Thursday Discussion: Favorite Childhood Books 11/14

Happy Thursday my babies!!! It’s that time…


Thursday discussion time

The Thursday Discussion is a book prompt started by Ally Writes Things. Every other Thursday we get a different prompt to write about! This Thursday’s topic is

Favorite Childhood Books

Awwww, this is a cute and sentimental topic now isn’t it??

So, I sucked at Math and Science as a child but always excelled at English and History. Basically logic and formulas are not Amanda’s thing. WHO WOULD HAVE GUESSED. I have a few books from my childhood that I still look fondly on and actually have bought or kept for my daughter to enjoy.

Let’s go get it

There Was an Old Lady Who Swallowed a Fly by Simms Taback


An old favorite as you’ve never seen it before! Everyone knows the song about the old lady who swallowed a fly, a spider, a bird, and even worse, but who’s ever seen what’s going on inside the old lady’s stomach? With this inventive die-cut artwork, Simms Tabak gives us a rollicking, eye-popping version of the well-loved poem.

For a kid’s story, this is slightly horrifying and little Amanda loved it. This woman eats EVERYTHING. And I mean everything. I was disgusted, stunned, and elated. My version of the book was even more sinister looking. The old lady resembled the nun from the second Conjuring movie to be honest but for some reason I can’t find pics of it online.

I’ll always look back fondly on this book and all it taught me about freak old women.

The Phantom Tollbooth by Norton Juster, Jules Feiffer (Illustrator)


For Milo, everything’s a bore. When a tollbooth mysteriously appears in his room, he drives through only because he’s got nothing better to do. But on the other side, things seem different. Milo visits the Island of Conclusions (you get there by jumping), learns about time from a ticking watchdog named Tock, and even embarks on a quest to rescue Rhyme and Reason! Somewhere along the way, Milo realizes something astonishing. Life is far from dull. In fact, it’s exciting beyond his wildest dreams. . . 

Most books required to read in school suck. I don’t remember liking most of them at all but when we had to read The Phantom Tollbooth in the 4th grade I fell in love with this book immediately. It is still one of my favorite books. It’s creative, fun, and it made me want to travel to a world of rhymes and reason and doldrums (don’t though). Definitely a must read and a re-read. The movie is excellent as well. I cannot sing my praises about this novel enough.

Who Killed the Homecoming Queen? (Fear Street #48) by R.L. Stine


Tania is having the best year of her life. She has a hot new boyfriend, she landed the starring role in a student film, and she’s just been voted homecoming queen. But someone is jealous of Tania. Someone plans to ruin her perfect year–even if Tania must be killed. Will Tania live to see the homecoming dance?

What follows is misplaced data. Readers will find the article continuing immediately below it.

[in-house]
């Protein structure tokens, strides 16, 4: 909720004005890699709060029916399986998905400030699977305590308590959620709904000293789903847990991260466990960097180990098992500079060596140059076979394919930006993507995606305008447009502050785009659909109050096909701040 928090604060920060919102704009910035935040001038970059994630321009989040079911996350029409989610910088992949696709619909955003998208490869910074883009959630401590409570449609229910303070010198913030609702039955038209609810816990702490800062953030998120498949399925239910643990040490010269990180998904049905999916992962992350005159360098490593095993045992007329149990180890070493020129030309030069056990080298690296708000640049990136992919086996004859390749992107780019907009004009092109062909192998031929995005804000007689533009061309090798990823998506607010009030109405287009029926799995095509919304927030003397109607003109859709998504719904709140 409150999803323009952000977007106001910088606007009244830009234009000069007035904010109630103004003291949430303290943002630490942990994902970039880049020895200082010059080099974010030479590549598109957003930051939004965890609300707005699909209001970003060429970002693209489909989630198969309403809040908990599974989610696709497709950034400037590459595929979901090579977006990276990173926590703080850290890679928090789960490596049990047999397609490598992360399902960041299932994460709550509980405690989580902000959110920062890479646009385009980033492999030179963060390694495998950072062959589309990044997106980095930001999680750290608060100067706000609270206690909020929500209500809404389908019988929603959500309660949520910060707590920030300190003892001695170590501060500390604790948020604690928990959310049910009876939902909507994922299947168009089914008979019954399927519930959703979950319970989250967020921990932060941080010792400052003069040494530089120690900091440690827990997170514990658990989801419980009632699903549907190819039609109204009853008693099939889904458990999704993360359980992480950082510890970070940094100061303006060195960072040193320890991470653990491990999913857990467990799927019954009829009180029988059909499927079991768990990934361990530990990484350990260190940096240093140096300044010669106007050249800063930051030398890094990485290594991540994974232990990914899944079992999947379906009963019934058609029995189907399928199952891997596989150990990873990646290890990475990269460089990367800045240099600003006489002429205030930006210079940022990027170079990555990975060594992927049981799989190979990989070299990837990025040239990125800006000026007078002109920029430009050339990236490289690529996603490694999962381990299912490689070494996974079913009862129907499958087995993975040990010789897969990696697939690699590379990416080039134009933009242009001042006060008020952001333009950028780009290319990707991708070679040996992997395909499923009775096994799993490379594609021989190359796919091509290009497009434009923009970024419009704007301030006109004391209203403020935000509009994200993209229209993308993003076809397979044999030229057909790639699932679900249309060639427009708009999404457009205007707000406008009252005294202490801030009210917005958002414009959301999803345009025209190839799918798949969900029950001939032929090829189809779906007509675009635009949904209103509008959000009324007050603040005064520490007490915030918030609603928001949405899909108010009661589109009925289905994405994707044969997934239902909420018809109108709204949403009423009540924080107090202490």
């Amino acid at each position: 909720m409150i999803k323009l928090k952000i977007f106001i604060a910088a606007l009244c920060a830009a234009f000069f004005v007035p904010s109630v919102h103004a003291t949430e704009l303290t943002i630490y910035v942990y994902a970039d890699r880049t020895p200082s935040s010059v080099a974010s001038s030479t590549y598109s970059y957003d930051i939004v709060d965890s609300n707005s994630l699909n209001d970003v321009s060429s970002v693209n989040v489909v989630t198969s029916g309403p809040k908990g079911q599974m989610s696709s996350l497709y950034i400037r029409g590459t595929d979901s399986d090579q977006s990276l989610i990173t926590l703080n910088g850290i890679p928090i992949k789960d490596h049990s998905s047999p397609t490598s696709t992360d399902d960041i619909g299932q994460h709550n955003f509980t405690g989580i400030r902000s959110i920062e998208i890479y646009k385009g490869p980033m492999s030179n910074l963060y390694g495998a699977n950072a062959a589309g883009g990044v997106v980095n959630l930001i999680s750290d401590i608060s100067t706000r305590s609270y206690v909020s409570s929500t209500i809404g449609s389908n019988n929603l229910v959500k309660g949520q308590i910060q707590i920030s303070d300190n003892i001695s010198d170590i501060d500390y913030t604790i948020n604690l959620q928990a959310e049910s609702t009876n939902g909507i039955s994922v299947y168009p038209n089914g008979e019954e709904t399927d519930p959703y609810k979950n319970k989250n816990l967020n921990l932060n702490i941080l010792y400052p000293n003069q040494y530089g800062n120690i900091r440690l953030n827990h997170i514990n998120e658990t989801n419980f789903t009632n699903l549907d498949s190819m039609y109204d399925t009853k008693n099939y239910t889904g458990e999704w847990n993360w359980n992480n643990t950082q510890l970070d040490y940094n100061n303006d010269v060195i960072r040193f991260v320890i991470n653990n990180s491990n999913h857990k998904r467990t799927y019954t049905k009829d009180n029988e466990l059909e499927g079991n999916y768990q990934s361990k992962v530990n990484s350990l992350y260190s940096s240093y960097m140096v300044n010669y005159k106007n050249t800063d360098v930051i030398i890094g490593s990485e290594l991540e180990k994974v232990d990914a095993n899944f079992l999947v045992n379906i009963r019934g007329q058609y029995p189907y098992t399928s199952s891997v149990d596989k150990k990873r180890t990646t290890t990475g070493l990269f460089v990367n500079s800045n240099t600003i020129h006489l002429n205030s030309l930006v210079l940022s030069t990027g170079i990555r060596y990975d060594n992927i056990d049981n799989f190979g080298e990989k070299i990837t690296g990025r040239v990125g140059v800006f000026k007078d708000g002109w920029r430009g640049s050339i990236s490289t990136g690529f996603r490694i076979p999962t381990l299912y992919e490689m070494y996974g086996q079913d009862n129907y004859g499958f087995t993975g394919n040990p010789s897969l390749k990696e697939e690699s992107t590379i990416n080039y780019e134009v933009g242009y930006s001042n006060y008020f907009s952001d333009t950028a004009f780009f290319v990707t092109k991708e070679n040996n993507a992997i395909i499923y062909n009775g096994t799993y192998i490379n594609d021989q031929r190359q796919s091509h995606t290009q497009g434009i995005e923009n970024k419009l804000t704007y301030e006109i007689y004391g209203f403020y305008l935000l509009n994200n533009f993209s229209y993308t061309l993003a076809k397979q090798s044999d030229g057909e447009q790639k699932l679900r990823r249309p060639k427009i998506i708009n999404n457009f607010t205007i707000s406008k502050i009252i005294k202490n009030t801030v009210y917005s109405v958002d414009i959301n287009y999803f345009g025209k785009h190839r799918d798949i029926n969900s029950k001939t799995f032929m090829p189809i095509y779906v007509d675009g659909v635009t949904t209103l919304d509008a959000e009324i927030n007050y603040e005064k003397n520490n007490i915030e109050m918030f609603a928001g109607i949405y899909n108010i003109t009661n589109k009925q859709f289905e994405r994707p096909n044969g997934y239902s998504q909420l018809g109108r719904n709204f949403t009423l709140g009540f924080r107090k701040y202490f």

So I’ve talked about Fear Street a lot as that has formulated my love of horror and made me want to write myself. It’s even been featured as a series of a week:

Series of the Week: Welcome to Fear Street

The Two Princesses of Bamarre by Gail Carson Levine


Twelve-year-old Addie admires her older sister Meryl, who aspires to rid the kingdom of Bamarre of gryphons, specters, and ogres. Addie, on the other hand, is fearful even of spiders and depends on Meryl for courage and protection. Waving her sword Bloodbiter, the older girl declaims in the garden from the heroic epic of Drualt to a thrilled audience of Addie, their governess, and the young sorcerer Rhys.

But when Meryl falls ill with the dreaded Gray Death, Addie must gather her courage and set off alone on a quest to find the cure and save her beloved sister. Addie takes the seven-league boots and magic spyglass left to her by her mother and the enchanted tablecloth and cloak given to her by Rhys – along with a shy declaration of his love. She prevails in encounters with tricky specters (spiders too) and outwits a wickedly personable dragon in adventures touched with romance and a bittersweet ending.





Real talk I forgot all about it until I dug it out and screamed when I saw it. This is such a fantastic book and dare I say it, better than Ella Enchanted.

My Louisiana Sky by Kimberly Willis Holt


Tiger Ann Parker is smart in school and good at baseball, but she’s forever teased about her family by the girls in class. Tiger Ann knows her folks are different from others in their small town of Saitter, Louisiana. They are mentally slow, and Tiger Ann keeps her pain and embarrassment hidden as long as her strong and smart Granny runs the household. Then Granny dies suddenly and Aunt Dorie Kay arrives, offering Tiger Ann a way out. Now Tiger Ann must make the most important decision of her life

I remember reading this when I was young and being in awe of the subject matter. It’s not an easy read. It’s sad and it showcases the cruelty of people and it doesn’t sugarcoat anything. I honestly can’t believe I remember this book because it has been THAT long but when you read certain things you will always remember them no matter what. I also have a certain obsession with Louisiana so that definitely helped lmao.

Some honorable mentions:

  • Sweet Valley High
  • Babysitters Club
  • Girl Talk
  • Amelia’s Notebooks

And there you have it! Have you guys read any of these? What are your Thursday discussion answers?

15 thoughts on “Thursday Discussion: Favorite Childhood Books 11/14

  1. Great post, Amanda! I never read any of these and actually don’t remember ever seeing them although the title of My Louisiana Sky feels like it’s tingling some bells in the back of my head (although for the life of me I don’t know why considering I’m nowhere close to Louisiana lmao) 🤣 I love that SVH and Babysitters Club were popular international childhood reads! 😍

    Liked by 1 person

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